Ann Pettifor discussed how Phillip Hammond’s stint at the treasury will differ to Osbornes on Share Radio yesterday, with their regular economics commentator John Weeks.
Listen to the full show here.
On the 1st July Ann Pettifor spoke at the FT’s Festival of Finance. Ann gave a presentation on ‘The New Nationalism: the money story’ and discussed nationalism, and Polanyi’s Double Movement. She was joined by a panel made up of Frances Coppola, Tyler Cowen, and Srinivas Thiruvadanthai. The discussion was moderated by John Authers.
The full podcast is available on FT Alphaville.
In September 2015, we were pleased to accept the invitation to serve on an Economic Advisory Council (EAC). We felt strongly that it represented an opportunity to develop a vision of a progressive economic policy for Britain that departed from the destructive austerity narrative. Our collective view is that the EAC, and its various policy review groups, has indeed had a positive influence on the development of Labour’s economic policy, and we hope it continues whatever the result of current divisions.
We have always seen this body as providing advice to the Labour party as a whole, and not as an endorsement of particular individuals within it. For example we all share the view that the EU referendum result is a major disaster for the UK, and we have felt unhappy that the Labour leadership has not campaigned more strongly to avoid this outcome. We believe it is now crucial to find a way to resolve the economic and political impasse with the EU in a way that brings the least damage possible to the UK economy and those of our neighbours. We will be honoured to advise the Labour Party in the future, should our advice be sought once the current situation is resolved.
I fluffed my lines on a recent BBC Newsnight segment on Uber. As the discussion was wrapping up, I warned that the uberisation of the economy – the ambition to corral the entire cash flow of whole sectors of the global economy into the pockets of a few – is utopian.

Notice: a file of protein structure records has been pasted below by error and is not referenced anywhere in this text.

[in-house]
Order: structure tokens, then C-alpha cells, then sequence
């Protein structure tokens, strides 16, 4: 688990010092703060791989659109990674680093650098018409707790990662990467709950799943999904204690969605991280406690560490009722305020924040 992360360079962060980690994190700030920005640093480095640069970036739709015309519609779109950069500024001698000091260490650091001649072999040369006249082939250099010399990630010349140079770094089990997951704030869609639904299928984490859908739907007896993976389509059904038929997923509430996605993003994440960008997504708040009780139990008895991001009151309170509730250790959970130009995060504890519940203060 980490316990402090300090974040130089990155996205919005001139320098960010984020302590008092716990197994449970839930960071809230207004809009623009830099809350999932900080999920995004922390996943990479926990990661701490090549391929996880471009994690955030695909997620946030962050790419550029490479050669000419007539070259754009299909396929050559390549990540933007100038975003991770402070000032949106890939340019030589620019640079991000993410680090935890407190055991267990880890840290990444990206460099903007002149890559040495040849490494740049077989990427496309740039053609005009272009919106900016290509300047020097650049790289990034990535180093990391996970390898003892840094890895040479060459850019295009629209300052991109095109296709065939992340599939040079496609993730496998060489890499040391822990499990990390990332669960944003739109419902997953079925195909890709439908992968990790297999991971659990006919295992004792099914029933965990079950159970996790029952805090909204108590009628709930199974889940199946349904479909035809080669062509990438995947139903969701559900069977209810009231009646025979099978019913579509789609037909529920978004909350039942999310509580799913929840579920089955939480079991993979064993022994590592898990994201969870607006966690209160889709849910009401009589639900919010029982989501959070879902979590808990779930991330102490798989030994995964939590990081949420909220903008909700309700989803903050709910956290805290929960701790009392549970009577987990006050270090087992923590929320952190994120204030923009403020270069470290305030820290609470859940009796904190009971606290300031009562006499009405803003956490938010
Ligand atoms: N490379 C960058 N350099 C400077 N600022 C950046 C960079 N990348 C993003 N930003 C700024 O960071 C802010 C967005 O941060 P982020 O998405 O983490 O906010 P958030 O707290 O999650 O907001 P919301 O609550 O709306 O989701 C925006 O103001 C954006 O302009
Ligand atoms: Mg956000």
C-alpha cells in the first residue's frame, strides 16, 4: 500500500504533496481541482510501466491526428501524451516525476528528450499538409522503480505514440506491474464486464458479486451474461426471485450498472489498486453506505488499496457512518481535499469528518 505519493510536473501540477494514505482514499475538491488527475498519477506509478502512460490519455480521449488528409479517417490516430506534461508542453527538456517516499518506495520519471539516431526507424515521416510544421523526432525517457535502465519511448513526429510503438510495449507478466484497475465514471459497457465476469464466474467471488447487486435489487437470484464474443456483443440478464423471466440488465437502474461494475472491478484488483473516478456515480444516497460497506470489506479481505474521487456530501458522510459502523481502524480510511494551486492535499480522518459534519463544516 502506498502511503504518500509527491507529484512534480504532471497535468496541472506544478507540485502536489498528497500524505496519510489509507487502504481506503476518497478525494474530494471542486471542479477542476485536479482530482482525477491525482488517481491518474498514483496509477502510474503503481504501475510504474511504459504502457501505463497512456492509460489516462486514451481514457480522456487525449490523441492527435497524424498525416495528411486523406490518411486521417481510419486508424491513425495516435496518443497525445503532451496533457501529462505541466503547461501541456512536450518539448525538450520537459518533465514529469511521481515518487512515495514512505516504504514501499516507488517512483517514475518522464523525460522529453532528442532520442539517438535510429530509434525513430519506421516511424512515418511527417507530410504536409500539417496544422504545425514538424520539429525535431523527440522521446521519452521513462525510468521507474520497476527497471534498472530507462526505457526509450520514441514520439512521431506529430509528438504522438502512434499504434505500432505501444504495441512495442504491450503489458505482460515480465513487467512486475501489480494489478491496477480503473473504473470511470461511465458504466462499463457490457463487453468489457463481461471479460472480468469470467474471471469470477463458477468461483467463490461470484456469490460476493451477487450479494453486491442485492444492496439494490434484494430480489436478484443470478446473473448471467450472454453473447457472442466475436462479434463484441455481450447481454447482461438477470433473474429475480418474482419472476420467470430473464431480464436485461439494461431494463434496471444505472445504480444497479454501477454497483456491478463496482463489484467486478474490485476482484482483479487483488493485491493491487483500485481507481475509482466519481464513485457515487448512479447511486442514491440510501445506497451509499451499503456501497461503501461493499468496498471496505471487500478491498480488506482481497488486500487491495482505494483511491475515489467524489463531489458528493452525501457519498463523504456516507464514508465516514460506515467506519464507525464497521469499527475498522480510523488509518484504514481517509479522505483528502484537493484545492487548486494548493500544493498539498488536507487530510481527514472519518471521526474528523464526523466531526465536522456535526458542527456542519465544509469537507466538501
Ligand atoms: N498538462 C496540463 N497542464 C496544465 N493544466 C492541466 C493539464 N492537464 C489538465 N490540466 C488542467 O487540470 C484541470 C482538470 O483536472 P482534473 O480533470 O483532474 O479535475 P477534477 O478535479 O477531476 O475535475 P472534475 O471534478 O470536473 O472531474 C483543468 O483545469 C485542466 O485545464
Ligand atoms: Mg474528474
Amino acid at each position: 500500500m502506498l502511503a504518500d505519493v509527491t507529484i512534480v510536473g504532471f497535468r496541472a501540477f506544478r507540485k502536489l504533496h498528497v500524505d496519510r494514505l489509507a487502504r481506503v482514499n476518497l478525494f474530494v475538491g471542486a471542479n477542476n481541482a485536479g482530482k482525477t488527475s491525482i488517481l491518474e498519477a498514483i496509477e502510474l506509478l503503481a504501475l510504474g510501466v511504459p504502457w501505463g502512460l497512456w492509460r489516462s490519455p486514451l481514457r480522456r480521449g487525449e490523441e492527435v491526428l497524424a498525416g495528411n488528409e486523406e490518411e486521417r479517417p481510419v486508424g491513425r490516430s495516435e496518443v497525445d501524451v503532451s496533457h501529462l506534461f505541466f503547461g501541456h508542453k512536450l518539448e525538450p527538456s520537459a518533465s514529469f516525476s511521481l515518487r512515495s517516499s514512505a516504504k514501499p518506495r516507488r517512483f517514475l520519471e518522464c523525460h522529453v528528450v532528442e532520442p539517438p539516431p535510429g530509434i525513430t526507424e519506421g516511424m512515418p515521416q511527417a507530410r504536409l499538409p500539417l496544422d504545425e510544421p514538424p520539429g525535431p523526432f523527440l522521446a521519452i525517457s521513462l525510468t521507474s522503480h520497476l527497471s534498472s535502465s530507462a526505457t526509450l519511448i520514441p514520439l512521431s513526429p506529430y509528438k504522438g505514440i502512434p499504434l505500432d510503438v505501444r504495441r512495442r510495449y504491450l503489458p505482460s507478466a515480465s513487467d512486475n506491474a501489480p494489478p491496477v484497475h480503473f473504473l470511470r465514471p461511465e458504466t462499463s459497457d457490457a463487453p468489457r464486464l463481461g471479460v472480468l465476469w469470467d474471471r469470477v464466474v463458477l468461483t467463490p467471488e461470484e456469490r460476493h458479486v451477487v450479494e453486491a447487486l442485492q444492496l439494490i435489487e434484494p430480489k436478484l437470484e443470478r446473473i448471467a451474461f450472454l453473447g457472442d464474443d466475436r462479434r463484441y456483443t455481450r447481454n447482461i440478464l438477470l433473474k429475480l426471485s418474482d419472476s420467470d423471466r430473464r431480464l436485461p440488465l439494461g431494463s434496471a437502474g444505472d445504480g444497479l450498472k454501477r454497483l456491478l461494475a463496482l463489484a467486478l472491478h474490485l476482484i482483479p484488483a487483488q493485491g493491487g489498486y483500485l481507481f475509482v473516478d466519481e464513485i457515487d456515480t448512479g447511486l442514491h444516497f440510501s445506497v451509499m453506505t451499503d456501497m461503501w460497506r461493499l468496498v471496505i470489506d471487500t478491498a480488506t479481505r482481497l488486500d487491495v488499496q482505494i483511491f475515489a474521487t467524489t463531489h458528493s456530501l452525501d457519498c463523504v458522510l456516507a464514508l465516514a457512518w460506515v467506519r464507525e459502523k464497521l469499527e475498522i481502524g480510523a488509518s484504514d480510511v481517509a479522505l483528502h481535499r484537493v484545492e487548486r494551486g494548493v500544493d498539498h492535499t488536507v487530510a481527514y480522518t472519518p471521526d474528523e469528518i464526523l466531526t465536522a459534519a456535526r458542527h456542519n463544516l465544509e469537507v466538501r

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Mohammed Ali – ‘The Greatest’ – died today, at the age of 74. With his loss, the world is deprived of the terrific energy of a principled, devout and committed man. A boxer, a philosopher and a poet. But for those of us who worked hard to achieve the cancellation of about $100 billion of debt for thirty five of the poorest countries, Ali occupies a special place in our hearts. This great man, celebrated around the world, took time out to join us in London in 1999, and to give his backing to our campaign.
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Back in 1975 I did not just oppose membership of the EU, I actively campaigned against it. In the 1990s I strongly opposed Britain’s membership of the Exchange Rate Mechanism (ERM). My opposition to the Labour leadership’s support for ERM helped ensure that I did not get chosen as Parliamentary candidate at the time. I won a modest 6 votes at a General Committee Meeting that in 1991 selected the next MP for Dulwich and West Norwood! (While I was to be vindicated by Britain’s eviction from the ERM in September 1992 that was no comfort as Labour, having backed the ERM, was unable to capitalize on the huge political damage caused to the Conservatives by the Black Wednesday fiasco.)
Finally, I am firmly opposed to the way in which European Treaties (signed by Labour as well as Conservative governments) have embedded market fundamentalist economic policies into quasi-constitutional law. No doubt this is because the authorities are aware that policies for austerity, privatisation and the financialisation of European economies would be fiercely resisted by the people of Europe, and so had to be buried like concrete, in Treaties.
So why then, am I voting to Remain? The reasons are threefold, and are essentially political rather than economic reasons (Please ignore George Osborne’s “facts” from the UK Treasury. That institution’s forecasting record is abysmal. According to the outgoing Permanent Secretary, Sir Nicholas McPherson, they made the “monumental collective intellectual error” of failing to forecast the biggest ever financial crisis facing Britain.)